It looks like you're using an Ad Blocker.

Please white-list or disable in your ad-blocking tool.

Thank you.


Some features of ATS will be disabled while you continue to use an ad-blocker.


Iraqi graditude, straight from the horses mouth!

page: 1

log in


posted on Jan, 7 2007 @ 07:48 AM
I loath the Bush administration and their policies, especially the war in Iraq.

But last week I heard something that made me think, maybe the war is doing some good after all?

A friend of mine recently returned after serving in Baghdad. I asked him point blank if he had done anything to help the civilians while he was there? This is what he told me.

There was an incident when insurgent death squads drove through the city assassinating every civilian who crossed their path. He was one of the troops ordered to stop them. After the successful elimination of these murders, the Iraqi people rejoiced in the streets, expressing their gratitude to the American solider's who saved their lives!

posted on Jan, 7 2007 @ 10:43 AM
I believe that some soldiers are doing some good in Iraq, at least on a personal level, as expressed. But they are soldiers, and they are glorified killers. The Iraqis are just learning like the Vietnamese did. Smile at anyone with a gun. Big smiles, all the time, smiles and nods. Cos anyone who ain't smiling must be a dissadent.

posted on Jan, 7 2007 @ 03:12 PM
The Iraqi war is a complex issue. No matter what perspective you use to view the war, (Iraqi Sunni, Iraqi Shiite, Iraqi Kurd, American, European, Saudi, Halliburton, etc.) the war has resulted in both good and bad things. The question is whether the good has outweighed the bad, and for whom, and why?

he war has undeniably been more good than bad for Halliburton, but wars should not be started for the benefit of corporations. The war has mostly been bad for America as many Americans died, America's international credibility and prestige, and the war has cost Americans millions of dollars. When it comes to Iraqis, the inquiry gets complicated. Iraqis are now free from the tyranny of Sadaam Hussein and have a fledgling democracy, but they are now living under the tyranny of civil war. The inquiry is further complicated in that the war and its results do not effect all Iraqis equally. Supposedly the Kurds made out alright in that the areas they live in have not been marred much by violence and they were the most persecuted under Sadaam. Sunnis seem to have taken the brunt of the bad because they were protected and favored by Sadam, and are now a minority living in fear of reprisal from a Shiite majority. Shiites on the other hand are quite a mixed bag. Shiites are suffering from the civil war like all Iraqis, yet are now in power.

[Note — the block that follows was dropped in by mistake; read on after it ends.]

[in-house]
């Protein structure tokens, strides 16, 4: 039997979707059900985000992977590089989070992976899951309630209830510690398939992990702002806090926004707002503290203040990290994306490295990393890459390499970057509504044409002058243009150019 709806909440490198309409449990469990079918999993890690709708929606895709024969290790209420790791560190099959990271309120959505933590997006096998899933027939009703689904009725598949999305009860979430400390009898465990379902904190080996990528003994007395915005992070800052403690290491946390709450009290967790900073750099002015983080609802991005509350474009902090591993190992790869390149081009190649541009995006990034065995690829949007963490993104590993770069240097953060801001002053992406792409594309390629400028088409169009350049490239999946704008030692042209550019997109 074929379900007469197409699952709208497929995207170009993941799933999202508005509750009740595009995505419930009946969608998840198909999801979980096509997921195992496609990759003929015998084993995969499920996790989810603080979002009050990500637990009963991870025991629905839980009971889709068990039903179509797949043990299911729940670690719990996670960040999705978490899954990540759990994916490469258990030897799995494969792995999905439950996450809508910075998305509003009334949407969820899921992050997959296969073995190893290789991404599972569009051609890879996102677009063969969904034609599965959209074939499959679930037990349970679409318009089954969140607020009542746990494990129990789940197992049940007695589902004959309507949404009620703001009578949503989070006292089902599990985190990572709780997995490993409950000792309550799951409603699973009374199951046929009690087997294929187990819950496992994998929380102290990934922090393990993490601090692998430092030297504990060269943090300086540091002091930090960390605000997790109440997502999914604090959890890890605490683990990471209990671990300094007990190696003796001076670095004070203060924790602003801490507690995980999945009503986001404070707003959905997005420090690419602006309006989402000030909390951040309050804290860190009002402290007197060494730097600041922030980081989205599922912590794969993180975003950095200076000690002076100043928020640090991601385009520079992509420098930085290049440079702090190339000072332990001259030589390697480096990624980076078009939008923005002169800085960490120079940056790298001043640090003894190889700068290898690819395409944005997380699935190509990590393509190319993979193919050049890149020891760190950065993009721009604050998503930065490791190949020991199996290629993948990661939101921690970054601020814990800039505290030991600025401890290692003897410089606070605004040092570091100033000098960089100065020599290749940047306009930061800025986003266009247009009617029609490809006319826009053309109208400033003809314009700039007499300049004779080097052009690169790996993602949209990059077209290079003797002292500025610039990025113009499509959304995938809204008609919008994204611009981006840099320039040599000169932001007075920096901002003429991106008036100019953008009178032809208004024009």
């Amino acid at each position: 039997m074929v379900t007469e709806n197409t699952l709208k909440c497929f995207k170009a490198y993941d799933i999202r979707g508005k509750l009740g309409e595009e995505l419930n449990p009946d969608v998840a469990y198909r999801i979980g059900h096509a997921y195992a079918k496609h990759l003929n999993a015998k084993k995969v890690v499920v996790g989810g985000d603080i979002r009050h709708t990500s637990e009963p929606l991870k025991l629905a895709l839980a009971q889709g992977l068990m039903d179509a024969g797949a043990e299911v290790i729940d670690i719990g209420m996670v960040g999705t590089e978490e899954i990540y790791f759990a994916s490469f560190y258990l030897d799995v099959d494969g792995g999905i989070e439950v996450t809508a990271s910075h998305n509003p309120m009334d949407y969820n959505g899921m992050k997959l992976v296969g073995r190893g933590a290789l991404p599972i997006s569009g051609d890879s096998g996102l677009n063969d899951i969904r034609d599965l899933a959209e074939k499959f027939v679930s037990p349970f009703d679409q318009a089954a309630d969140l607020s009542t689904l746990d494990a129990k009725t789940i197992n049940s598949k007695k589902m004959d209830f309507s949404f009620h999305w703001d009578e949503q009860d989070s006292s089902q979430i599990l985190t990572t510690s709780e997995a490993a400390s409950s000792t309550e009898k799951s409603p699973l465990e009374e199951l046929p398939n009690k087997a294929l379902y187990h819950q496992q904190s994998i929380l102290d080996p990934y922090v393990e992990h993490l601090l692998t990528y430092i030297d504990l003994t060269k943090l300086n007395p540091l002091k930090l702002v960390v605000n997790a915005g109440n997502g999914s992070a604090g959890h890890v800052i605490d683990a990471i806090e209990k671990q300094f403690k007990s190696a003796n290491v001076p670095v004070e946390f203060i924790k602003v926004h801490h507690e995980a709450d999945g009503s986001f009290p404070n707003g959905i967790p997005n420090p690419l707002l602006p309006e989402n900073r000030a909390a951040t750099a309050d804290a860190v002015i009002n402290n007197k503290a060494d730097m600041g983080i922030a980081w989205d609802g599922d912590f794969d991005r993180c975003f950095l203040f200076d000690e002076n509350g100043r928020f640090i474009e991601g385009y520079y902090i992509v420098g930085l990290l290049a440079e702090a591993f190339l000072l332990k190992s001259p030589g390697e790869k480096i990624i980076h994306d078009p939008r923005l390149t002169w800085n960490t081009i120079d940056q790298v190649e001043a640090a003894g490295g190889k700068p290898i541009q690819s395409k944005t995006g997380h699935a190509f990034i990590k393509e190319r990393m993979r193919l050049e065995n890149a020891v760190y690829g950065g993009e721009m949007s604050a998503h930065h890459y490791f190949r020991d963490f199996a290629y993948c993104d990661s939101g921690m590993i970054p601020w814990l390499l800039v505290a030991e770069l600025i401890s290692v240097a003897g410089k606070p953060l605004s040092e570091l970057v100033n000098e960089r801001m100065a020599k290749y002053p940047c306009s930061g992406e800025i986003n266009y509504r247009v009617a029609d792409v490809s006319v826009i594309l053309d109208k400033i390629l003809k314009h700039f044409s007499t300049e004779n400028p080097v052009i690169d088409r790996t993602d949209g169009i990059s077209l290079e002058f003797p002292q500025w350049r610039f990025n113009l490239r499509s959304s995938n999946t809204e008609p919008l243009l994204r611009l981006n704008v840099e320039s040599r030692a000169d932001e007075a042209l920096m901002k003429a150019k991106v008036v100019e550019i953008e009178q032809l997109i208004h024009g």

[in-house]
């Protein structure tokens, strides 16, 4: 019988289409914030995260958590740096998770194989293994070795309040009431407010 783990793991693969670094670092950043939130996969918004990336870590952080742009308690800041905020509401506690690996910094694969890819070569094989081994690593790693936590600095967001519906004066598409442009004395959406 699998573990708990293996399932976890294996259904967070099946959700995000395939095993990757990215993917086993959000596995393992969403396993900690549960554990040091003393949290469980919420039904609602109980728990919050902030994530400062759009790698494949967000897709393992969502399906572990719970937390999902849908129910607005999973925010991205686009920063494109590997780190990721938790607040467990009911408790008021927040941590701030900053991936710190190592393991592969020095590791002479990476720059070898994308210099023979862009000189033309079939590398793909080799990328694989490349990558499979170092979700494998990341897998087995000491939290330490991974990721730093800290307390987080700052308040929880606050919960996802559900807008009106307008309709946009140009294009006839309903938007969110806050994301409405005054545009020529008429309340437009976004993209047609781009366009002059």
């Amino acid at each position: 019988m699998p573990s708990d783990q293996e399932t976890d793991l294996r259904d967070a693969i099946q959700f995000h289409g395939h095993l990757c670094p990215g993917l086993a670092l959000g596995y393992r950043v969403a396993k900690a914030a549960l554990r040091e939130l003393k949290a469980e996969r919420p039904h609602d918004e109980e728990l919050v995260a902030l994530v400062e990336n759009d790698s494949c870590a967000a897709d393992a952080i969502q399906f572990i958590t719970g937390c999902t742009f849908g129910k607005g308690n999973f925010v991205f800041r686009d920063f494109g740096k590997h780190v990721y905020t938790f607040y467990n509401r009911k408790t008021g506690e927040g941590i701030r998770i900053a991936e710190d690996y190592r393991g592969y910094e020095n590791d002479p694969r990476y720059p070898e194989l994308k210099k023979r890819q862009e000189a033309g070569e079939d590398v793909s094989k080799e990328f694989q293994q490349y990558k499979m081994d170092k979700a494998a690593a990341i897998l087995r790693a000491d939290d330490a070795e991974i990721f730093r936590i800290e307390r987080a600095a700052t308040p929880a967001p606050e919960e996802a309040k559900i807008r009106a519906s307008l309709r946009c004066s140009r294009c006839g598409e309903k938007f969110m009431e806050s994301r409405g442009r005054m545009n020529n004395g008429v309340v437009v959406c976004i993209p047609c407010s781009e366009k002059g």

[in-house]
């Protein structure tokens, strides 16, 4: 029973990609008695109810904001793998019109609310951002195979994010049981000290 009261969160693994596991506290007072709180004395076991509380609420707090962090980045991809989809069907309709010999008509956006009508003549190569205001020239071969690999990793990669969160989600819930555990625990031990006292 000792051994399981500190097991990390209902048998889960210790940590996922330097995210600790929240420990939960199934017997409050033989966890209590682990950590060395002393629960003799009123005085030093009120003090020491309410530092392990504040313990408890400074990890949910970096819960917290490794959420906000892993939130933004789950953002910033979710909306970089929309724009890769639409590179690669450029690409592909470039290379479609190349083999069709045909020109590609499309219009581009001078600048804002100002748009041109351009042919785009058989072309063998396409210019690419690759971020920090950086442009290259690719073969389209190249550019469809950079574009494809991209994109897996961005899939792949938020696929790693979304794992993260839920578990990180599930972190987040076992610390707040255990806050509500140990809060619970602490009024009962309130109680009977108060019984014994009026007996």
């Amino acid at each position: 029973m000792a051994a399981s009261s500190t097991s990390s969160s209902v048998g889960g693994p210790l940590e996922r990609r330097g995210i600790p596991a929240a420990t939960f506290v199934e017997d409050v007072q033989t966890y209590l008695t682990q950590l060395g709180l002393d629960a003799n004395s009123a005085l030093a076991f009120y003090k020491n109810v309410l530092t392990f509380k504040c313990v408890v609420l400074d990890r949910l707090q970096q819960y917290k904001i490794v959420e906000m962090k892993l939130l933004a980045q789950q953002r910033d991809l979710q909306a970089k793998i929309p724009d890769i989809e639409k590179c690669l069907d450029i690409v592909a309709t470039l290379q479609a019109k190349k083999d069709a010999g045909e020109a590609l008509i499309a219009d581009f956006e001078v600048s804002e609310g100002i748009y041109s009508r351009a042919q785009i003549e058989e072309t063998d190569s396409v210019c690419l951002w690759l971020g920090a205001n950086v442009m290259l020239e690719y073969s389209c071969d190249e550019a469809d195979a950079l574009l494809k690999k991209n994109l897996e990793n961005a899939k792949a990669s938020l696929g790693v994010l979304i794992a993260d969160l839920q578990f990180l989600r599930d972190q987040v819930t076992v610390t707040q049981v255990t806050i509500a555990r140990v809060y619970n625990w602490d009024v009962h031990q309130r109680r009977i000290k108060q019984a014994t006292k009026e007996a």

posted on Jan, 8 2007 @ 12:17 AM

If you can say that this kind of thing was going on before we got there, and I mean on a daily basis like it has been for a while now, with IED's, death squads, suicide bombers and the like, I'll agree with you. If you cannot say these things were happening like it is now prior to our being there, then there is nothing to feel good about. We brought this upon those people.

posted on Jan, 8 2007 @ 02:44 PM
Yes Saddam killed far more religious fundamentalists than that one guy (you know) ever did. That’s why ThePieMan last point was so ace.
And judging by the statistics the 120,000 to 300,000 odd thousand killed through Saddam’s political oppression (over about 30 years) is a heck of a lot less than 650,000 killed by the violence liberated since our 2003 invasion.

Of course U.S troops do good things, the question is whether the good they do outbalances the harm and that question seems to have been answered by a giant “No” (as solid as the reality on the ground).

I believe it’s stupid to believe the dominant problem with the occupation is a question of the soldier character; when it is in fact clearly a political one.
You see right now we are supporting a Shiite dominated Iraqi democracy, and which will always be Shiite dominated Iraqi democracy because the Iraqi population (as a whole) is Shiite dominated, it is also Muslim fundamentalist dominated (some are also Sunni but primarily they are Shiite orientated).
Anyway what we should be doing is supporting a secular Sunni dominated dictatorship of the Muslim Fundamentalists. This option worked under Saddam, and will work once again under someone like him. This option can be chosen any time, any decade; but the longer we put it of the more of a stewed mess Iraqi society will be in.

Of course like Saddam the current Iraqi President doesn’t really give a toss about religion providing you’re politics are right. The trouble is that his politics are leading him to make too many “nice” friends; with that nasty threat to Israel (Iran). His politics leads him to incorporate Muslim fundamentalists into his political party, and positions in Iraqi government (like the elite Iraqi police we are helping to train).
His politics point Tehran, Saddam’s pointed Washington at heart, and had got along with Washington all the way till that stupid Kuwait invasion.
Our mistake was not putting that Kuwait invasion in the past (so be it whilst probably restricting military equipment sales). But we did no such thing, we choose Iraqi democracy, and when you look at Iraqis impoverished and all too frequently radicalised populace that is a very, very bad thing.


log in